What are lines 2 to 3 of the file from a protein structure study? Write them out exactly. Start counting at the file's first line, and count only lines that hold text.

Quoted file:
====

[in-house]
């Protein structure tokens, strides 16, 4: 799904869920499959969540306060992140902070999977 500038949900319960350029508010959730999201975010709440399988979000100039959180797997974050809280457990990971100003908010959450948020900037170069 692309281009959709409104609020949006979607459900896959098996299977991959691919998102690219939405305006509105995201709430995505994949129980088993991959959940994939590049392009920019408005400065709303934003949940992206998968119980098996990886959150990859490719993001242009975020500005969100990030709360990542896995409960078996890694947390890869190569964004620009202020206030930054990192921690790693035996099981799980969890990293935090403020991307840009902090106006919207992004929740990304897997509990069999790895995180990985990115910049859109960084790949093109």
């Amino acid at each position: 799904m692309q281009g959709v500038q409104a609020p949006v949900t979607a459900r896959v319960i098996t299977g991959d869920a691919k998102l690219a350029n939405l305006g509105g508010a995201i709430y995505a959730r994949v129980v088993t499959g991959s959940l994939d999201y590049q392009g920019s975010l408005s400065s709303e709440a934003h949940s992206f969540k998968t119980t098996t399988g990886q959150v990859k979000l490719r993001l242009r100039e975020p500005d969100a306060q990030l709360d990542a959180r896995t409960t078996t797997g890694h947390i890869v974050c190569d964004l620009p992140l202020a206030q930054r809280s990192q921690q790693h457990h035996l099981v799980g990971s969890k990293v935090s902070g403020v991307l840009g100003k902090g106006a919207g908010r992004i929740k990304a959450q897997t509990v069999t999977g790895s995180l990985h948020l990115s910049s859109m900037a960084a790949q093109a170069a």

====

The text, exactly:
């Protein structure tokens, strides 16, 4: 799904869920499959969540306060992140902070999977 500038949900319960350029508010959730999201975010709440399988979000100039959180797997974050809280457990990971100003908010959450948020900037170069 692309281009959709409104609020949006979607459900896959098996299977991959691919998102690219939405305006509105995201709430995505994949129980088993991959959940994939590049392009920019408005400065709303934003949940992206998968119980098996990886959150990859490719993001242009975020500005969100990030709360990542896995409960078996890694947390890869190569964004620009202020206030930054990192921690790693035996099981799980969890990293935090403020991307840009902090106006919207992004929740990304897997509990069999790895995180990985990115910049859109960084790949093109």
């Amino acid at each position: 799904m692309q281009g959709v500038q409104a609020p949006v949900t979607a459900r896959v319960i098996t299977g991959d869920a691919k998102l690219a350029n939405l305006g509105g508010a995201i709430y995505a959730r994949v129980v088993t499959g991959s959940l994939d999201y590049q392009g920019s975010l408005s400065s709303e709440a934003h949940s992206f969540k998968t119980t098996t399988g990886q959150v990859k979000l490719r993001l242009r100039e975020p500005d969100a306060q990030l709360d990542a959180r896995t409960t078996t797997g890694h947390i890869v974050c190569d964004l620009p992140l202020a206030q930054r809280s990192q921690q790693h457990h035996l099981v799980g990971s969890k990293v935090s902070g403020v991307l840009g100003k902090g106006a919207g908010r992004i929740k990304a959450q897997t509990v069999t999977g790895s995180l990985h948020l990115s910049s859109m900037a960084a790949q093109a170069a």